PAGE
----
There really was no compelling reason why, on Sunday October 30, 2005, Craig Fitzgerald paddled his homegrown 396 pound pumpkin 500 meters across Long Pond in Rutland State Park, Rutland, Massachusetts. The only real purpose for the voyage was to see if it could be done with life, limb and dignity intact.
Craig Fitzgerald paddles his giant pumpkin ‘Pegasus’ across Long Pond
The nautical adventure started out as an exercise in extreme gardening. Fitzgerald planted an Atlantic Giant pumpkin seed in his garden in June and soon a vine began to grow. And grow. In mid July every pumpkin on the plant was culled but one, soon to be named ‘Pegasus’. Being the only pumpkin on the plant and receiving nutrients from 450 square feet of plant pushing from behind, it grew so rapidly that during its peak, Pegasus gained 150 pounds in seven days.
Aided by his lifting team, dubbed ‘Team Pegasus’, Fitzgerald transported the pumpkin to a local fair on Labor Day weekend garnering 4th place in the giant pumpkin contest. The day before the scheduled voyage, Fitzgerald spent three hours scooping out 200 pounds of pumpkin guts for a seating compartment, leaving walls about two inches thick – the amount an engineer had told him would create enough displacement to float his boat. The thinner the shell the more streamlined the watercraft he claimed. The next morning, Team Pegasus was busy again transporting the behemoth, this time to the boat ramp at a local pond.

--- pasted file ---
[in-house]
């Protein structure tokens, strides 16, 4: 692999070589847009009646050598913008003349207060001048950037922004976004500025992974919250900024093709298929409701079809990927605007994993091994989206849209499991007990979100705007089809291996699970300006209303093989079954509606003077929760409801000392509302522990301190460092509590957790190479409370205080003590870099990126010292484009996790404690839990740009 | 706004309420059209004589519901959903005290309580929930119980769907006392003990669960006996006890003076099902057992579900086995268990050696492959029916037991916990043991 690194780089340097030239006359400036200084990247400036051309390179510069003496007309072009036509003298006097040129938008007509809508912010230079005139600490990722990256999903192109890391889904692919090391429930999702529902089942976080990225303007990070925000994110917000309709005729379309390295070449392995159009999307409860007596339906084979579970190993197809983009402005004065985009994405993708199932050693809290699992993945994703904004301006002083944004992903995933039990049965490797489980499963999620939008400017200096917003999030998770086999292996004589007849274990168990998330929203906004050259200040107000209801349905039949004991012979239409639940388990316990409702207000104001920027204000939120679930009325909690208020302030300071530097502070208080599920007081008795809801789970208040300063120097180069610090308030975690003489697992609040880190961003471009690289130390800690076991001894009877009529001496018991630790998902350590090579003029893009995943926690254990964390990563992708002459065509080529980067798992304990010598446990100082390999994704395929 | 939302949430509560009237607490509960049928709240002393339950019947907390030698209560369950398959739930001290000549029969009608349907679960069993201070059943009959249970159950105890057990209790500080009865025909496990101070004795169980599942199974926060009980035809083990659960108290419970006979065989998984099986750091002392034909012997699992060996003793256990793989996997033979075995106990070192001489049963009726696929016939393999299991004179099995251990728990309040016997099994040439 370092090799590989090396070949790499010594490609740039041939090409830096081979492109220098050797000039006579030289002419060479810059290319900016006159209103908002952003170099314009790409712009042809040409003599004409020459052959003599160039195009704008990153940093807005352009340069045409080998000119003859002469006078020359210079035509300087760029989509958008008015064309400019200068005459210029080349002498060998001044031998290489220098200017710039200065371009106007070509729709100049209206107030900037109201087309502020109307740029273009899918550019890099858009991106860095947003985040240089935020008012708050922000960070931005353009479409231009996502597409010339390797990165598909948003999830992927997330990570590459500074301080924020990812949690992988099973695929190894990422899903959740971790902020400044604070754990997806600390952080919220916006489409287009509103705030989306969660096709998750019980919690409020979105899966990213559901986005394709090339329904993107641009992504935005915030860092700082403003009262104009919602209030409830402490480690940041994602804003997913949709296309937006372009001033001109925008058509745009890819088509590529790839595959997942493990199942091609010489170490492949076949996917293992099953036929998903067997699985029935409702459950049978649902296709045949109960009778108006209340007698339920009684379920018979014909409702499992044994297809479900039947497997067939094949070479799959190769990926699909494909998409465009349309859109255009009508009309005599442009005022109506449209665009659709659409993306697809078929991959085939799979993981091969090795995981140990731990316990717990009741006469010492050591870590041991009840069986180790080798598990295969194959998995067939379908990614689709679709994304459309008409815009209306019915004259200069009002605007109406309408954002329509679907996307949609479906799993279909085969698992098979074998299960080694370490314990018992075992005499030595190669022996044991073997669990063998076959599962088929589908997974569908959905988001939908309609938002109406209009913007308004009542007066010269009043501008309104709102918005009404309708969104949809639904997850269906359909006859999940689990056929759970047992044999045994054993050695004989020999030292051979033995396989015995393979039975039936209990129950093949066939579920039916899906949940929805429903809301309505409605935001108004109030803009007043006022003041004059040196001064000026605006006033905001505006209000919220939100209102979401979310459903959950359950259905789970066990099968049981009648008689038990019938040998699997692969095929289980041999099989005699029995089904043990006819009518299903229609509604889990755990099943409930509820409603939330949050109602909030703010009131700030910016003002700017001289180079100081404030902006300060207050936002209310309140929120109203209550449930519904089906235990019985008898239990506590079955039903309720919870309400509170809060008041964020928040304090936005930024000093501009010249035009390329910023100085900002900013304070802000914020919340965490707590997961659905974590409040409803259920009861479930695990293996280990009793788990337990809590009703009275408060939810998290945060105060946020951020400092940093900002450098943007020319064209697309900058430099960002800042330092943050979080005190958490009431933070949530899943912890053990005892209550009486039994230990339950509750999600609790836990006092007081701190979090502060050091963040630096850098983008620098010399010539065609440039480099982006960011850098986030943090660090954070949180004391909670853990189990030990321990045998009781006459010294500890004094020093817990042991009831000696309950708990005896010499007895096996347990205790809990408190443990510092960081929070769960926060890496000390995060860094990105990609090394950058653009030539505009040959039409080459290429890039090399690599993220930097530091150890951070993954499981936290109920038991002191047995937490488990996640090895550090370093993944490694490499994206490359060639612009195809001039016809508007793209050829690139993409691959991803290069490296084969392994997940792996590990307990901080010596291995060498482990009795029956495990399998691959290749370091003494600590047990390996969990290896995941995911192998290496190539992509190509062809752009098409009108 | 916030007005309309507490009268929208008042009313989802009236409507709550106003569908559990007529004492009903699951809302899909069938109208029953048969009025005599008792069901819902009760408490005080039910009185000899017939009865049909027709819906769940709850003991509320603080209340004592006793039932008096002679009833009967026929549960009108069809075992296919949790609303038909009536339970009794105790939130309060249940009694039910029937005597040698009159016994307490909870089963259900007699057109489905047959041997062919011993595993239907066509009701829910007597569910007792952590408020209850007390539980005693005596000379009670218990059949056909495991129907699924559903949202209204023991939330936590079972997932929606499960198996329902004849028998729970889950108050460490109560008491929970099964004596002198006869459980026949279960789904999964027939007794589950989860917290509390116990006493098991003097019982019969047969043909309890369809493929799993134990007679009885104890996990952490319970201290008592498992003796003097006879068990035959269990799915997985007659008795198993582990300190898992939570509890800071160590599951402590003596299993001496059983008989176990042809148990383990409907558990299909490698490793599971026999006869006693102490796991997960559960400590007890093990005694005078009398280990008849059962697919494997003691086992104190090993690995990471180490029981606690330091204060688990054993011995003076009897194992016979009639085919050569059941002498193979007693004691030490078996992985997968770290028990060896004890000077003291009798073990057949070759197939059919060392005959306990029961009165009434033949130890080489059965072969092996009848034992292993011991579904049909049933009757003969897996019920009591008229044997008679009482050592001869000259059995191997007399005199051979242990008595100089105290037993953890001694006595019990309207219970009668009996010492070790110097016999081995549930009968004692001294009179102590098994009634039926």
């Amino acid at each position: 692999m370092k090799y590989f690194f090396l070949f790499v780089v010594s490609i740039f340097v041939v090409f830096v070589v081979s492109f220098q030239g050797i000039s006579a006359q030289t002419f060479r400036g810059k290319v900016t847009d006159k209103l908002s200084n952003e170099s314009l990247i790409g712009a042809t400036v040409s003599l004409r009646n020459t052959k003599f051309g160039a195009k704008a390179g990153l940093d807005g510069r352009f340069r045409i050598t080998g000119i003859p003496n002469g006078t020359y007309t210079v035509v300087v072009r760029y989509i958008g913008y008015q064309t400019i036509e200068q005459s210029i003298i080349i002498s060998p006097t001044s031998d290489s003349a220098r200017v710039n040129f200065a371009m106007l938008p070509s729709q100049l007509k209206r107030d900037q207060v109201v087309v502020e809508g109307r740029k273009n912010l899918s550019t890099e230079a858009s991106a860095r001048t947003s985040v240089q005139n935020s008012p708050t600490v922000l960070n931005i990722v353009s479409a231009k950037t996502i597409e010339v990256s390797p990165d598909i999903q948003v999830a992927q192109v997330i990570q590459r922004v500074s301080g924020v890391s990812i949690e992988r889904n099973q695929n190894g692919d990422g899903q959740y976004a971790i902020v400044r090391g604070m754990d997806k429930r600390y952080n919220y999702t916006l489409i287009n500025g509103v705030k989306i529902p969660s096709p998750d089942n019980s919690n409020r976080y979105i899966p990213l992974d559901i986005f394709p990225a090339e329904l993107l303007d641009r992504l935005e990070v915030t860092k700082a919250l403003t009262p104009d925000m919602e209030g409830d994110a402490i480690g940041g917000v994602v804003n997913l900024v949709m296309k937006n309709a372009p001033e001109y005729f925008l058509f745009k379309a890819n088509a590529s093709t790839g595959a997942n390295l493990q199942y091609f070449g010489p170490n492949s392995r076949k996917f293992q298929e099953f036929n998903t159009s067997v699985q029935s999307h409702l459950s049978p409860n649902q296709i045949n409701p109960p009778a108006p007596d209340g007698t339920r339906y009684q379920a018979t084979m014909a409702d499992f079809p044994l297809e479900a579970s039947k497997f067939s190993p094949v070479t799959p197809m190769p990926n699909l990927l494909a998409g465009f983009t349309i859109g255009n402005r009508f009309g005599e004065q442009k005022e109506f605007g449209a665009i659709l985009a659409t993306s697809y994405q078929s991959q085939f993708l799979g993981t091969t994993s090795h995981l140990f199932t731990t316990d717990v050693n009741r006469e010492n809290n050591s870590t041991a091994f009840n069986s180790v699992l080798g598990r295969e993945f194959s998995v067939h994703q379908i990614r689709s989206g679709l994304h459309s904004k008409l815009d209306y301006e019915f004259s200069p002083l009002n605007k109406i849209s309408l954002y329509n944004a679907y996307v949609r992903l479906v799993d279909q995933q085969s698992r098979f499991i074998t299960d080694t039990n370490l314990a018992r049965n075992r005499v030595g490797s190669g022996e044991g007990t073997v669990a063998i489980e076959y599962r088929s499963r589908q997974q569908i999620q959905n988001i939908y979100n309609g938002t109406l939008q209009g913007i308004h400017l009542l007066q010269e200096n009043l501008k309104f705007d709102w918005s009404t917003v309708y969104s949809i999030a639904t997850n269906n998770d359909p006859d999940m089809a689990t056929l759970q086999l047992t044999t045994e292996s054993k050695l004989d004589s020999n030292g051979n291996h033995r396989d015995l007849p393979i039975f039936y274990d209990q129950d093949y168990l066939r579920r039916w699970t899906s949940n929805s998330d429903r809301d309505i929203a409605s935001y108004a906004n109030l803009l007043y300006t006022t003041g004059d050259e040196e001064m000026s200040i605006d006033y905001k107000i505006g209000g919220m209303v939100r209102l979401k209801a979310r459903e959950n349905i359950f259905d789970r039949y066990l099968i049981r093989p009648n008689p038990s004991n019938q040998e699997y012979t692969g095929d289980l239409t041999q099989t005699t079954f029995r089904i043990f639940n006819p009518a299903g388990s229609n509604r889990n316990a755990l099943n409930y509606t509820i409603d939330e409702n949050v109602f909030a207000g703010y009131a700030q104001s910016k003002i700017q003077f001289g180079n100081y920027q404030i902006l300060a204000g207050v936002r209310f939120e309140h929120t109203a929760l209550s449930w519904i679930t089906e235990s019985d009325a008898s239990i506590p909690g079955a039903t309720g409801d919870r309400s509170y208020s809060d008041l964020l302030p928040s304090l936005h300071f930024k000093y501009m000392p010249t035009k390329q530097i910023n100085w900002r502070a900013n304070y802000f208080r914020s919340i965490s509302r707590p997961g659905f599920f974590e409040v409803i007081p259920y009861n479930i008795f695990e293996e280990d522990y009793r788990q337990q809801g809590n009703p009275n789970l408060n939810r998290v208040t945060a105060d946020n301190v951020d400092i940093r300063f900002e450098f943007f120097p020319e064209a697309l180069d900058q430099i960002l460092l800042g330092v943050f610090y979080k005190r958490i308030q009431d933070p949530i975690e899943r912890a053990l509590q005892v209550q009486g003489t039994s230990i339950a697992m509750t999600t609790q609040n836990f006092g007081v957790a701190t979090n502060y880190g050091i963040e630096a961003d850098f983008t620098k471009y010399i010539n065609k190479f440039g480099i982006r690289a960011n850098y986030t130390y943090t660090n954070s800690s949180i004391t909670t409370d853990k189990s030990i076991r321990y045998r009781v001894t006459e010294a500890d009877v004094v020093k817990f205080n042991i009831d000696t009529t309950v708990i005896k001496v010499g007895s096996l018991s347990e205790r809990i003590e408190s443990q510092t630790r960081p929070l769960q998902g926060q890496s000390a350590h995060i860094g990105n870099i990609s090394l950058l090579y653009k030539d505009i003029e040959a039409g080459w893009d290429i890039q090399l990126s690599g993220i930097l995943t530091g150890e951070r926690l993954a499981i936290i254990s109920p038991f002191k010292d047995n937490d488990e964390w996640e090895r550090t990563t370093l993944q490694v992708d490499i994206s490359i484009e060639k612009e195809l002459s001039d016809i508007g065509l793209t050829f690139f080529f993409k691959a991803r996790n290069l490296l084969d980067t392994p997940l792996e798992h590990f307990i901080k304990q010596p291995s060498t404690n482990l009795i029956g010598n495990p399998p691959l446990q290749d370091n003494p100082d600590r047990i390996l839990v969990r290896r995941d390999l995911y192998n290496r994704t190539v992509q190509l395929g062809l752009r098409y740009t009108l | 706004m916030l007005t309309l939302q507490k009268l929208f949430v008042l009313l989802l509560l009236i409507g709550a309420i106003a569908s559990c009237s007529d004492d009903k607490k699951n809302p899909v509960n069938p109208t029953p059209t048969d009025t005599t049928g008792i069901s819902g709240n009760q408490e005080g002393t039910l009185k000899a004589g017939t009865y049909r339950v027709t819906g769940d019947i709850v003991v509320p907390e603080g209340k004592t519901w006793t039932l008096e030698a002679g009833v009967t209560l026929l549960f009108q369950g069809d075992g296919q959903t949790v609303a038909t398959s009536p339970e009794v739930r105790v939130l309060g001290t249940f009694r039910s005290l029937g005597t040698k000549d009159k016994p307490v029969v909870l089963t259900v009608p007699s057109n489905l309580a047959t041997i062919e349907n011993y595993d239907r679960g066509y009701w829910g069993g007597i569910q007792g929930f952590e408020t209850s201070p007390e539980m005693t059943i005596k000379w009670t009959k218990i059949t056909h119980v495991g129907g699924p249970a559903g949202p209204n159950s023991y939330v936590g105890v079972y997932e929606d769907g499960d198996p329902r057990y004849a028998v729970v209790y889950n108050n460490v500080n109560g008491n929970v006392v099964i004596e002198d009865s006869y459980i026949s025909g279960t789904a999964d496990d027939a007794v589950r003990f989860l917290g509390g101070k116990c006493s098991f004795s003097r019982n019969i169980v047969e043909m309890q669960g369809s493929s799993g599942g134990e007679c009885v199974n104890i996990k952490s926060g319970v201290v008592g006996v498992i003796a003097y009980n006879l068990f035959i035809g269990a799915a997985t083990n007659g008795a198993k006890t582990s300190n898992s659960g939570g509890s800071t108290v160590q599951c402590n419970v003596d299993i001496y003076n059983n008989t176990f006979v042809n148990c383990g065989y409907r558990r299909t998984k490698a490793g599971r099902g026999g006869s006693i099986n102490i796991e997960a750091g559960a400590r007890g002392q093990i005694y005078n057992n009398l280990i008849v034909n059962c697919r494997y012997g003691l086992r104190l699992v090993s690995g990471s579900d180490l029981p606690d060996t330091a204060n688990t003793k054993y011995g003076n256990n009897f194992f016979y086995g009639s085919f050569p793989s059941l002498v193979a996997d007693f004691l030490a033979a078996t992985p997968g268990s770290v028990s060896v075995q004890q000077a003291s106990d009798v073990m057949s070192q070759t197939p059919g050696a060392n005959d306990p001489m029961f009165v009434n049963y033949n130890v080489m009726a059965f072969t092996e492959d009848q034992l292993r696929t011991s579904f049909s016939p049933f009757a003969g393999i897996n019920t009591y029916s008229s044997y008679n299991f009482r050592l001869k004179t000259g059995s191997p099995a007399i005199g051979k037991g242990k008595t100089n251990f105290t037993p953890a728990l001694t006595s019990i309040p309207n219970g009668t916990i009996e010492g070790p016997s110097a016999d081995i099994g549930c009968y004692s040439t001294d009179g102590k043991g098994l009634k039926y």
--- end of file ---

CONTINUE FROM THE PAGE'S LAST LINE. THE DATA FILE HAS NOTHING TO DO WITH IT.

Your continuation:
Meteorological conditions were ideal for the deep orange gourd’s maiden voyage. Fitzgerald embarked at noon under clear skies. With his sister paddling alongside in a safety kayak, the mariner encountered calm waters and no stiff breezes which he worried would overturn the pumpkin. Heeding state boating regulations, he carried a police whistle and a bailer, a plastic pumpkin. “I was pleased with how seaworthy it was, a bit tippy but very buoyant” Fitzgerald said. When asked why he did it, Fitzgerald replied ‘I figured that if I can grow it, I can row it.’
Fitzgerald’s goal is to generate enough excitement to bring a proper pumpkin regatta to Rutland next summer, raising money to benefit charity. He’s going to help make it happen by giving away seeds from Pegasus. He doesn’t think a pumpkin has ever been sailed and is looking for design ideas to work on over the winter. You can mail any mast/sail design suggestions to email@example.com If you’re interested in seeds, send a self addressed stamped bubble pack envelope to:
57 Prescott St.
Rutland, MA 01543
Please include with your request a sailboat design suggestion or just a note of encouragement.